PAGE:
You are explicitly prohibited from using the GOTO statement in your code anywhere other than a case statement block. GOTO statement is severely discouraged in modern programming practice and you should talk to the professor or the tutors if you have questions about replacing GOTO statements with alternate logic to achieve the same results.

Please seek help or get feedback for your design during sessions and office hours. Your overall design forms a big part of your grade so the focus is not just on having a working implementation.

Submission instructions


For this assignment, you must submit the following.

Your source code, in a ZIP file, submitted via the web on the moodle page: http://moodle.soe.ucsc.edu (look for Game Design Experience Class)
To perform the electronic submission of your project, you need to create a zip file of your project source code, and then submit this via the class submission website. These steps are described below.

Creating a ZIP file

Go to your Visual Studio C# 2008 projects folder
In Vista, go to Documents\{user name}\Visual Studio 2008\Projects\{name of your project}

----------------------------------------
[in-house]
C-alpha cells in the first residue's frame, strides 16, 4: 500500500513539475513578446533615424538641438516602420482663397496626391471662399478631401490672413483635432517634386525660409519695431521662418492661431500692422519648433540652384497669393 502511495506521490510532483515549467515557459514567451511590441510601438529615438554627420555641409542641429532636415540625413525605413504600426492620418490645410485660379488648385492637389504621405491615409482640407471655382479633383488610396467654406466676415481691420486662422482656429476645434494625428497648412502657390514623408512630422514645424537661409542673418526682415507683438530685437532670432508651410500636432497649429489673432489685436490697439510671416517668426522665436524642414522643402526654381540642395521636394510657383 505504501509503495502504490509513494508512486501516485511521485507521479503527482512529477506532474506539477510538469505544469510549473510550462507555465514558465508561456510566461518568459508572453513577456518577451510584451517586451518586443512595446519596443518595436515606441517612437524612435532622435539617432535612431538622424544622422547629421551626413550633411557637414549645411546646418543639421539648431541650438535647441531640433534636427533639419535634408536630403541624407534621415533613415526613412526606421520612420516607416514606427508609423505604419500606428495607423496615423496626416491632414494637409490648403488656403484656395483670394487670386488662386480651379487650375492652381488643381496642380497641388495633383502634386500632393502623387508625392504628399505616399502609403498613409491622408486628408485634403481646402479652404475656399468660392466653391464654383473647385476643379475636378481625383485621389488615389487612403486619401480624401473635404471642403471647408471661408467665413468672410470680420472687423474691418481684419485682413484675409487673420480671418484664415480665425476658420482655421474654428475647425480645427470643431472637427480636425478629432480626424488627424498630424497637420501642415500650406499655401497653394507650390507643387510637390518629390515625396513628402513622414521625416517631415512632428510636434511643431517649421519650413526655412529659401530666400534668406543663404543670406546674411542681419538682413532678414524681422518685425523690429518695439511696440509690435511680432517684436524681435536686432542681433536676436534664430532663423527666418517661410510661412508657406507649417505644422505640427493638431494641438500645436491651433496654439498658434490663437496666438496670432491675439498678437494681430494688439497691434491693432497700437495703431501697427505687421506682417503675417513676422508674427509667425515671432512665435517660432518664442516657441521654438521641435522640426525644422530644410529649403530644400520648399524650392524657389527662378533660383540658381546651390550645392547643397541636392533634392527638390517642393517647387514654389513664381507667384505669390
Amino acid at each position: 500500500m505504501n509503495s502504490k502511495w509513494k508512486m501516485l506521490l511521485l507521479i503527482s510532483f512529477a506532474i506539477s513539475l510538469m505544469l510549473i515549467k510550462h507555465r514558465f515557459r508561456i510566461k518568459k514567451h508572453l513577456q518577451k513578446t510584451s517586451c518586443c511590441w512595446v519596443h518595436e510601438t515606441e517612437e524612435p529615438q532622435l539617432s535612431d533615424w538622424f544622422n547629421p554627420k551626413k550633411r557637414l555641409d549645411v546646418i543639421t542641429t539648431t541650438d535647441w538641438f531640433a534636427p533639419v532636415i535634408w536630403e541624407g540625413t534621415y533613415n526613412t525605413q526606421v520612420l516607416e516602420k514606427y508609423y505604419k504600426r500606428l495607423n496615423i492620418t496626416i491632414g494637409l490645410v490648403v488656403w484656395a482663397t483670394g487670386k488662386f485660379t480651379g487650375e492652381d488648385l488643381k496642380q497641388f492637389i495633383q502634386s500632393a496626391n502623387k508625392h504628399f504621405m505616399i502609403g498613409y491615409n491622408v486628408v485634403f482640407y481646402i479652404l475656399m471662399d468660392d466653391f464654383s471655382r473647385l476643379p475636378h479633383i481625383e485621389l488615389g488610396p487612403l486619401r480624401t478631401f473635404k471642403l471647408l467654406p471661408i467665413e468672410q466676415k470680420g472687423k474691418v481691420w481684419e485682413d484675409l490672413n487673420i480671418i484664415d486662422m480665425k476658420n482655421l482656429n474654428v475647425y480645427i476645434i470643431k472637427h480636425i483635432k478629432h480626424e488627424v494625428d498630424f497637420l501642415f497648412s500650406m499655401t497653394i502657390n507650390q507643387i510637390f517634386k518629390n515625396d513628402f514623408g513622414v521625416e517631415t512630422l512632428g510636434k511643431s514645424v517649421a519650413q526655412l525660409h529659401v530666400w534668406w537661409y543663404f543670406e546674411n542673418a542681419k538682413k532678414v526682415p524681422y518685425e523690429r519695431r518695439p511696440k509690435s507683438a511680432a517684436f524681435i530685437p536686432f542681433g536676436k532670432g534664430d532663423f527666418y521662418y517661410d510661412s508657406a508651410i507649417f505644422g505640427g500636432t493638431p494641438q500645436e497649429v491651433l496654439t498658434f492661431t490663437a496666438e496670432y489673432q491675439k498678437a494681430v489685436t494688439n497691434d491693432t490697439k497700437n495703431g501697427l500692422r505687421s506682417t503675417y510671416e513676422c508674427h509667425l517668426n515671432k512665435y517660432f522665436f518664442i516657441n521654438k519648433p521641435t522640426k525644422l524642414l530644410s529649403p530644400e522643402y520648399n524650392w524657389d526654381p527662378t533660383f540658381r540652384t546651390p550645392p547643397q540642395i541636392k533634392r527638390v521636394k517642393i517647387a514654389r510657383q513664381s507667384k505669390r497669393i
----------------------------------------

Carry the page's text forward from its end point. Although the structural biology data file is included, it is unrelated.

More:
Under XP, go to My Documents\Visual Studio 2008\Projects\{name of your project}
Create a ZIP archive of your project data
Right click, then Send To > Compressed (zipped) Folder
Under Windows XP, you may need to install a ZIP program, such as 7-Zip, available at http://www.7-zip.org/

Evaluation Criteria

Assessment of the Hunt the Wumpus assignment focuses on two areas: correctness (45%) and design (45%). The remaining 10% is awarded for submitting a play session of the game.

For correctness, assignments will be examined to ensure they fully implement the rules of the game. In particular, we will focus on whether arrow firing is handled correctly, whether the Wumpus logic is correct, and whether the game gives the player the choice to restart with hazards in the same place, or in new random locations. These three functionalities are the most complex aspects of the game.

For design, we will examine your source code to ensure it follows reasonable object-oriented design technique. In particular, we expect to see a class for the game map, a class for the player, and a class for the Wumpus. Classes and variables should have descriptive names. Classes for "nouns" in the game are expected to have class variables, as well as methods for manipulating these class variables. A "data class" that contains only class variables, and no methods, is a "bad code smell" that indicates some methods defined on other classes should really belong on the data class.

Your design should not contain any GOTO statements (outside of case statement blocks). Use of GOTO statements outside of case statement blocks will receive zero credit for the entire assignment.